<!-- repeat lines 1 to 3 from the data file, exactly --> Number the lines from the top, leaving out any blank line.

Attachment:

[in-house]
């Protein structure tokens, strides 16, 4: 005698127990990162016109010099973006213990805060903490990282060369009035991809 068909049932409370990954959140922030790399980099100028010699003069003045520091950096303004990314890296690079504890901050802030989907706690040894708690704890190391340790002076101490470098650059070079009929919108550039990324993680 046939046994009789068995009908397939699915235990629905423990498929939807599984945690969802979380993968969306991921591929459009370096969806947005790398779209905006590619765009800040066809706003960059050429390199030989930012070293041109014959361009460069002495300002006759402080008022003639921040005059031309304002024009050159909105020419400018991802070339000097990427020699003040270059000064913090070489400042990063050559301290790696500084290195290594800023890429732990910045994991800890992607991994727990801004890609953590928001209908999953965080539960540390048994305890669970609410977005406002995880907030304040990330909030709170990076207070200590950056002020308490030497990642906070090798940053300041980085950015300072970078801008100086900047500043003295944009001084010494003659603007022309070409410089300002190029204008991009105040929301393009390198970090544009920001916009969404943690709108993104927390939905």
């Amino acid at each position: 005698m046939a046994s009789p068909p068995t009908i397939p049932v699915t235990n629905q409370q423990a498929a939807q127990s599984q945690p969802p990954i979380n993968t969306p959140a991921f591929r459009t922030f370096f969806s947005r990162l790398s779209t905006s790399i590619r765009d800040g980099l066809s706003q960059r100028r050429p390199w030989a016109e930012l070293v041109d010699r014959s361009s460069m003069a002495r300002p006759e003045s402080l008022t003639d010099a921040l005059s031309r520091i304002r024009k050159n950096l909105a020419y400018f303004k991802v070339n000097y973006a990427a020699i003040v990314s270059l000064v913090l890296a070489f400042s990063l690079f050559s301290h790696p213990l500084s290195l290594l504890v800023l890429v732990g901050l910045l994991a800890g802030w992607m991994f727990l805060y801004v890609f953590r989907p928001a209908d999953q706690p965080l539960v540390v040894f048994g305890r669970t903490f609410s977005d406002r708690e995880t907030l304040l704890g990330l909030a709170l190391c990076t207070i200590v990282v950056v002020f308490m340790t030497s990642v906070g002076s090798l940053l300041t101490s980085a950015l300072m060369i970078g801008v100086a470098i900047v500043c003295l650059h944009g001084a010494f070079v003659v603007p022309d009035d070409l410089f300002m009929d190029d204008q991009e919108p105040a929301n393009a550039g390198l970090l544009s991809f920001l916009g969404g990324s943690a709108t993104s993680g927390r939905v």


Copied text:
[in-house]
């Protein structure tokens, strides 16, 4: 005698127990990162016109010099973006213990805060903490990282060369009035991809 068909049932409370990954959140922030790399980099100028010699003069003045520091950096303004990314890296690079504890901050802030989907706690040894708690704890190391340790002076101490470098650059070079009929919108550039990324993680 046939046994009789068995009908397939699915235990629905423990498929939807599984945690969802979380993968969306991921591929459009370096969806947005790398779209905006590619765009800040066809706003960059050429390199030989930012070293041109014959361009460069002495300002006759402080008022003639921040005059031309304002024009050159909105020419400018991802070339000097990427020699003040270059000064913090070489400042990063050559301290790696500084290195290594800023890429732990910045994991800890992607991994727990801004890609953590928001209908999953965080539960540390048994305890669970609410977005406002995880907030304040990330909030709170990076207070200590950056002020308490030497990642906070090798940053300041980085950015300072970078801008100086900047500043003295944009001084010494003659603007022309070409410089300002190029204008991009105040929301393009390198970090544009920001916009969404943690709108993104927390939905």
């Amino acid at each position: 005698m046939a046994s009789p068909p068995t009908i397939p049932v699915t235990n629905q409370q423990a498929a939807q127990s599984q945690p969802p990954i979380n993968t969306p959140a991921f591929r459009t922030f370096f969806s947005r990162l790398s779209t905006s790399i590619r765009d800040g980099l066809s706003q960059r100028r050429p390199w030989a016109e930012l070293v041109d010699r014959s361009s460069m003069a002495r300002p006759e003045s402080l008022t003639d010099a921040l005059s031309r520091i304002r024009k050159n950096l909105a020419y400018f303004k991802v070339n000097y973006a990427a020699i003040v990314s270059l000064v913090l890296a070489f400042s990063l690079f050559s301290h790696p213990l500084s290195l290594l504890v800023l890429v732990g901050l910045l994991a800890g802030w992607m991994f727990l805060y801004v890609f953590r989907p928001a209908d999953q706690p965080l539960v540390v040894f048994g305890r669970t903490f609410s977005d406002r708690e995880t907030l304040l704890g990330l909030a709170l190391c990076t207070i200590v990282v950056v002020f308490m340790t030497s990642v906070g002076s090798l940053l300041t101490s980085a950015l300072m060369i970078g801008v100086a470098i900047v500043c003295l650059h944009g001084a010494f070079v003659v603007p022309d009035d070409l410089f300002m009929d190029d204008q991009e919108p105040a929301n393009a550039g390198l970090l544009s991809f920001l916009g969404g990324s943690a709108t993104s993680g927390r939905v």